Sunday, December 20, 2020

The Decks Ran Red

Dorothy Dandridge was TCM's Star of the Month back in September. She didn't make all that many movies so TCM didn't run many, but there was one that I hadn't seen before and recorded: The Decks Ran Red. It's available on DVD courtesy of the Warner Archive, so I recently sat down to watch it and do a post on it here.

The SS Berwind is a ship docked in a small port in New Zealand, owned by an American shipping company based out of Los Angeles. The ship's captain has recently died suddenly, which causes some dissension in the crew's ranks, with the cook and chief steward jumping ship, and other crew members thinking the captain didn't just die of a heart attack. Henry Scott (Broderick Crawford), in particular, seems to have it in for the management and already seems to be planning a mutiny with his friend and crewmate Leory Martin (Stuart Whitman).

Meanwhile, back in Los Angeles, Edwin Rummell (James Mason) is the first mate aboard a cruise ship whose home port is Los Angeles and which is owned by the same company that owns the Berwind. The shipping line decides to promote Rummell to take over the Berwind even though this means flying him all the way across the Pacific, and also overlooking Moody, the Berwind's own first mate, because he's too old and probably should have been pushed into retirement anyway.

So Rummell arrives on board the Berwind to find a tense situation. This is exacerbated by the fact that the ship had to find a cook at very short notice, since getting crappy food is one of the things that will make a crew even more likely to become malcontents and mutiny. The cook that the get is a Māori named Vic, who has agreed to be the ship's cook only on the condition that he's allowed to bring his wife Mahia (Dorothy Dandridge) aboard with him; she effectively gets to be the ship's steward.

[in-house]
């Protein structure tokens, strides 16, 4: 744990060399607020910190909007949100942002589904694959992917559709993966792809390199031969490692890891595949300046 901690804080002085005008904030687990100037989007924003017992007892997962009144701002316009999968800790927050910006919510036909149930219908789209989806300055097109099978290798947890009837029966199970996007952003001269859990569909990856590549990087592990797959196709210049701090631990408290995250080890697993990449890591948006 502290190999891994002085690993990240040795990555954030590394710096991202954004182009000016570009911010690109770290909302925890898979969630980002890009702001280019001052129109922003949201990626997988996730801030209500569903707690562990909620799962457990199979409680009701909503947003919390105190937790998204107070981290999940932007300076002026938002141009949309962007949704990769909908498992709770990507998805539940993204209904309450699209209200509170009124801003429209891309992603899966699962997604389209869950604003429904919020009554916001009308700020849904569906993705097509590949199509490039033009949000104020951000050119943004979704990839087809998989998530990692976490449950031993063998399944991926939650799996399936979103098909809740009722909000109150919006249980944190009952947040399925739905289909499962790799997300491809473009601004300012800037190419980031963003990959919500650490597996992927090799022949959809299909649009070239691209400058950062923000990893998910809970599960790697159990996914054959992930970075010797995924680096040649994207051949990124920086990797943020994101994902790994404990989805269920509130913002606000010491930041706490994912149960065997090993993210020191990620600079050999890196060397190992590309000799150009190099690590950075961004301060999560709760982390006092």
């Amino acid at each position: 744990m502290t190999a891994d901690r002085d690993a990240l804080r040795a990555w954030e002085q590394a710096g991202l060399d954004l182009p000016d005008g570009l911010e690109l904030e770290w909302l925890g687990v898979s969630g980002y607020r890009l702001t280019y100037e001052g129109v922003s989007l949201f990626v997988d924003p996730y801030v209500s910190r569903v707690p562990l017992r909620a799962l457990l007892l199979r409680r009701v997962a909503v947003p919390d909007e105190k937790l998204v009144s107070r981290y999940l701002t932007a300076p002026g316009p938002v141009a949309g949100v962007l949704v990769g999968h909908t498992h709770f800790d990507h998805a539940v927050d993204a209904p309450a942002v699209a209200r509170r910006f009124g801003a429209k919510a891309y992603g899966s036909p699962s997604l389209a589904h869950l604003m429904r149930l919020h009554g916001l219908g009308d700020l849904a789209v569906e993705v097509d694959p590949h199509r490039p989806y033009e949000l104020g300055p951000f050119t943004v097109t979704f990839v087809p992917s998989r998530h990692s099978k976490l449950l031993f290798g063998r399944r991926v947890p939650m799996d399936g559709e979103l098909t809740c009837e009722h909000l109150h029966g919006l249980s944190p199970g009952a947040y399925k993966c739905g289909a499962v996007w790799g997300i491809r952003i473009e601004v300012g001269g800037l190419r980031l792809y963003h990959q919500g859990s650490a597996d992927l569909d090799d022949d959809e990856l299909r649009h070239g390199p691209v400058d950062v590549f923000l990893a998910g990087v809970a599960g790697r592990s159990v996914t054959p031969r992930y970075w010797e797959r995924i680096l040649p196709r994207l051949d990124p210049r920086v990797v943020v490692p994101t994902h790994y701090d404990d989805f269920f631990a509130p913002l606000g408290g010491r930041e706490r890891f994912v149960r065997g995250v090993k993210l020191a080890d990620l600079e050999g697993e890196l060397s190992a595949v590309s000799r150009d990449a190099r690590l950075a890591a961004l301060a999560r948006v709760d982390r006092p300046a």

Needless to say, the presence of Mahia really gets the crew's hormones flowing, resulting in more dissension. And we also learn what Henry's real intention is. He doesn't want to mutiny; instead, he's found an obscure bit of maritime law that someone who finds a derelict ship and rescues it is entitled to half the value of the ship and its cargo. So his plan is to waterlog the ship but not enough to sink it, and then claim to find the derelict ship. I'd think this wouldn't work since he was one of the crew members and certainly the shipping line would know this, but run with the story anyway. Henry and Leroy plan to pull off the nefarious scheme at some point. The bring in a third party, Mace, becaue he's got a gun. But he talks in his sleep, and that forces Henry and Leroy to kill him!

The disappearance of Mace raises one more alarm among the crew, together with the death of Moody and Henry's trying to incite a mutiny which is of course not really what he wants, but is an excuse to get rid of the officers before he can get rid of the unsuspecting crew. Eventually, Henry and Leroy kill the four men on watch in the engine room, and that sets off the "mutiny" and the climactic struggle for Rummill to regain control of the Berwind.

In terms of storytelling and visual style, The Decks Ran Red made me think of another Mason movie I blogged about recently, Cry Terror! This shouldn't be surprising, since both movies were directed by Andrew Stone and made by him and his wife Virginia. It's a no-nonsense style that plays out more like a programmer than a big-budget movie, and frankly, it's something that works well for both movies. Mason and Dandridge are both quite competent if unspectacular. Whitman does OK with an early role, while Crawford has fallen into his bombastic style that isn't necessarily bad here, but makes you wonder why anybody would follow him as a leader.

I somewhat wish the movie had been made in color (there's a brief splash of red on the word "RED" in the title card), but that's a minor quibble. While nobody will think of The Decks Ran Red as the highlight in the career of anybody who made it, it's a definitely effective little film, and not a bad way to spend 84 minutes.

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